People have the wildest notions about Nirvana — and if Occultism excites their horror, the idea of Nirvana is that most often singled out for ridicule and scorn. (We have only to note the flippant references to it in the daily papers to be aware of this fact.) To their minds Nirvana, means annihilation, and they maintain that Theosophy represents it as such, because Theosophy admits the loss of consciousness.
The question is — what consciousness is lost? True, the loss of personality is loss of personal consciousness. But personal consciousness is not spiritual consciousness, and only by the loss of the one can the other be gained.
In our present condition we can only be dimly and fitfully conscious of the consciousness that enters Devachan, the state of rest between two periods of earth life (in reality the Heaven of the Christians): but Nirvana, which comes at the close of the cycle of births, is a state of spiritual consciousness compared with which that of Devachan is gross. No wonder then, that we have no conception, not the remotest conception, of the consciousness of Nirvana, and no discussion as to its nature can be profitable. Further, it may be pointed out that to enter Nirvana is not the highest aim of the Theosophist — but to renounce it. He who enters is lost to humanity. He who says "For others' sake this great reward I yield" returns as a "Saviour of mankind”. Few outsiders understand that this is the supreme choice — this the "Great Renunciation", and yet it should never be lost sight of: stupendous though the ideal be, it has been fulfilled and may be again.
How is it then possible to compare the Heaven of Christianity with Nirvana?
The best of Christians has only the hope of doing good to his generation. To the best of Christians the thought of the rest of Heaven is legitimate, is sweet. However cheerfully the burden of life is borne, however lovingly he has toiled for his race, however sorely his heart has ached for the suffering he has done his best to relieve, he will leave it all behind, and enter the haven where he would be. But, with his work for humanity ended, so far as further effort is concerned, "the little done, the undone vast" is his last sad cry. The Christian ideal is beautifully expressed by Spenser:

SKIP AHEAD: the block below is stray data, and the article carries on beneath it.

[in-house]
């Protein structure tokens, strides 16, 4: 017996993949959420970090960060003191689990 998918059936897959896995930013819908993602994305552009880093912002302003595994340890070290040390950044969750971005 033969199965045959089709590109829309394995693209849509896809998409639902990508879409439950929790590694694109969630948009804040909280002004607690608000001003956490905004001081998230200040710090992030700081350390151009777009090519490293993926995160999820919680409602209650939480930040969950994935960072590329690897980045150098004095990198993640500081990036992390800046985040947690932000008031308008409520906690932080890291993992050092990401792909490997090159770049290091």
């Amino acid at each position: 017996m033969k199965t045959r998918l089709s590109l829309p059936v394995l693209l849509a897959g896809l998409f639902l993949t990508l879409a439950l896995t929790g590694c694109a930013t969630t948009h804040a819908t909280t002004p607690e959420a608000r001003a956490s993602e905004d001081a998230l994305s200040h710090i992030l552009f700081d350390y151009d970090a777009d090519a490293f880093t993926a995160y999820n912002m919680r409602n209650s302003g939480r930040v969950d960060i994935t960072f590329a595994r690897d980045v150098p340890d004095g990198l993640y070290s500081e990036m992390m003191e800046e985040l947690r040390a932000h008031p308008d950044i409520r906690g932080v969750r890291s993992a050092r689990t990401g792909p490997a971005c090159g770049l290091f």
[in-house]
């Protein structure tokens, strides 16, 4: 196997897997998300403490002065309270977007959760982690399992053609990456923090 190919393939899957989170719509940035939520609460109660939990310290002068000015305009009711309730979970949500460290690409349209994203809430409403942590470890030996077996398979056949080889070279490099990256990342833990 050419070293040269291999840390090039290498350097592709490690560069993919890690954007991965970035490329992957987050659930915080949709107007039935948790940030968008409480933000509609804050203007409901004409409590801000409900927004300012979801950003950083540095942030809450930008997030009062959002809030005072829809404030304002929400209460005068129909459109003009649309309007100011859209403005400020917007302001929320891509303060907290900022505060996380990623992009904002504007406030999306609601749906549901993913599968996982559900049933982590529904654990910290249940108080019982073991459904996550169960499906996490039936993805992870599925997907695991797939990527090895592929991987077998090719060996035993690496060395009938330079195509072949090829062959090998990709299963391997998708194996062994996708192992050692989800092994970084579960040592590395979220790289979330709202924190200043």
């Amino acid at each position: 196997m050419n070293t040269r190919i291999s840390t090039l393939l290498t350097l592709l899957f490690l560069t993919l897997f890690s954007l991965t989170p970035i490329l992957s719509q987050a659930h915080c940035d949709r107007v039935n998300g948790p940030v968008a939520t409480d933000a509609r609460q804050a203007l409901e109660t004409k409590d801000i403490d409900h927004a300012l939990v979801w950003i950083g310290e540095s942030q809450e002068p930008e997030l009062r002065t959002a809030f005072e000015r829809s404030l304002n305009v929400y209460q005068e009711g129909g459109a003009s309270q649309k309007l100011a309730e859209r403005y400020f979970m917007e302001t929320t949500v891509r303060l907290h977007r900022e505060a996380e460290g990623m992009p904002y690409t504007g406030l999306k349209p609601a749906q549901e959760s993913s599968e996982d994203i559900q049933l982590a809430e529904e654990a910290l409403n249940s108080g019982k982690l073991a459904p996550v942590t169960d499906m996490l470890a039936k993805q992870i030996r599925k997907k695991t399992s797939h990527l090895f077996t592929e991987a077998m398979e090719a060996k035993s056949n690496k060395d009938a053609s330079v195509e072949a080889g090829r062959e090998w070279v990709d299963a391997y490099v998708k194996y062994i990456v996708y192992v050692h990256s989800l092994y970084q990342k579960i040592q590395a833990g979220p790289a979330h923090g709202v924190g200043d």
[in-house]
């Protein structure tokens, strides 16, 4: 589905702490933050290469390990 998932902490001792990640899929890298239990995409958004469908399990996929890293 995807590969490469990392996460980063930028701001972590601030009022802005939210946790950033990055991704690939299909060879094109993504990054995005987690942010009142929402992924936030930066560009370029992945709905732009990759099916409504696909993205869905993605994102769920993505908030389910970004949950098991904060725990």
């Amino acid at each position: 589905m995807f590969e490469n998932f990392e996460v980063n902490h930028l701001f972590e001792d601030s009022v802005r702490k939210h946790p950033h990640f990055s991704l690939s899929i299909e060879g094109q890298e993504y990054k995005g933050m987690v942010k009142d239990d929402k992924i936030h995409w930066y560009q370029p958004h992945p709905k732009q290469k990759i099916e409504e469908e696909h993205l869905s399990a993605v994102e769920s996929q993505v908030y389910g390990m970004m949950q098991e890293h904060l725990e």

but this ideal is pitiful compared to that set forth in the "Voice of the Silence" with which many readers must be familiar. I do not mean to imply that no Christian would renounce Heaven if he should conceive that it was required of him to do so, but I contend that the hope of Heaven as unending reward for short pain undergone on earth is a subtle one, and must have its effect upon a man's character.
There are further objections of course — notably the rejection of a personal God, and consequent lack of humility, and absence of prayer.
To most Christians the rejection of a God is a terrible thought. To them the Fatherhood of God, the love of and for God, the sense of his presence, of sin forgiven, all go to make the sum of emotion which feeds their spiritual life, the loss of which would mean the loss of all that they understand by religion. It is easy therefore to see what their attitude is towards those who claim to have something better than their religion, whose "pride of intellect" leads them to believe that man has within him a ray of that which is of the same essence as divinity itself, and with which he may identify himself through individual effort. They cannot imagine the existence of humility without a person to humble oneself before. But surely to be humble is to have a capacity for reverence — and reverence is a quality of mind not the mark of the fervent believer.
The question of prayer is a very difficult one. Theosophists do not pray to the Christian God, but they do appeal to that God who is part of themselves, but who is as yet outside of them. But the appeal is a registration of will — a command, and not a supplication. It is "the profound obeisance of the soul to the dim star that burns within". And herein lies the difference.
We will now consider the second question, as to why Theosophy must remain distinct from Christianity, even supposing opposition be overcome.
There are many good people who will tolerate in others a freedom of thought and speculation from which they themselves abstain, and who, having the spirit of good-will towards men, will accept the cooperation of any who show a like spirit. The denial of a personal God is to them not so terrible a thought, or at least they are content to leave the discussion in the belief that the difficulty arises more in the expression than in the conception. Indeed, it is astonishing what latitude some Christians allow on this point; the veil of separation is so thin, that it seems as if it might be rent at any moment. But the veil is a reality — however thin — and is the division between Theism and Pantheism. These people can least understand why Theosophy shows so uncompromising a front. It is they who charge us with intolerance and with rushing to found a new sect (as if these ideas were new!). "What is good in Theosophy" they say, "is to be found in Christianity: the rest may or may not be true, but at any rate there is nothing contrary to the Spirit of Christ in your speculations. Why cannot you quietly accept the good in the Christian Church and leave the rest, without making such a fuss. We are quite willing to have you in our midst. We sympathise with your aspirations, we see that you are in earnest. We yield to none in our ideal of brotherly love, and by separating yourself and refusing to join our worship you fail in brotherly love, and are misunderstood where it is all important that you should be understood".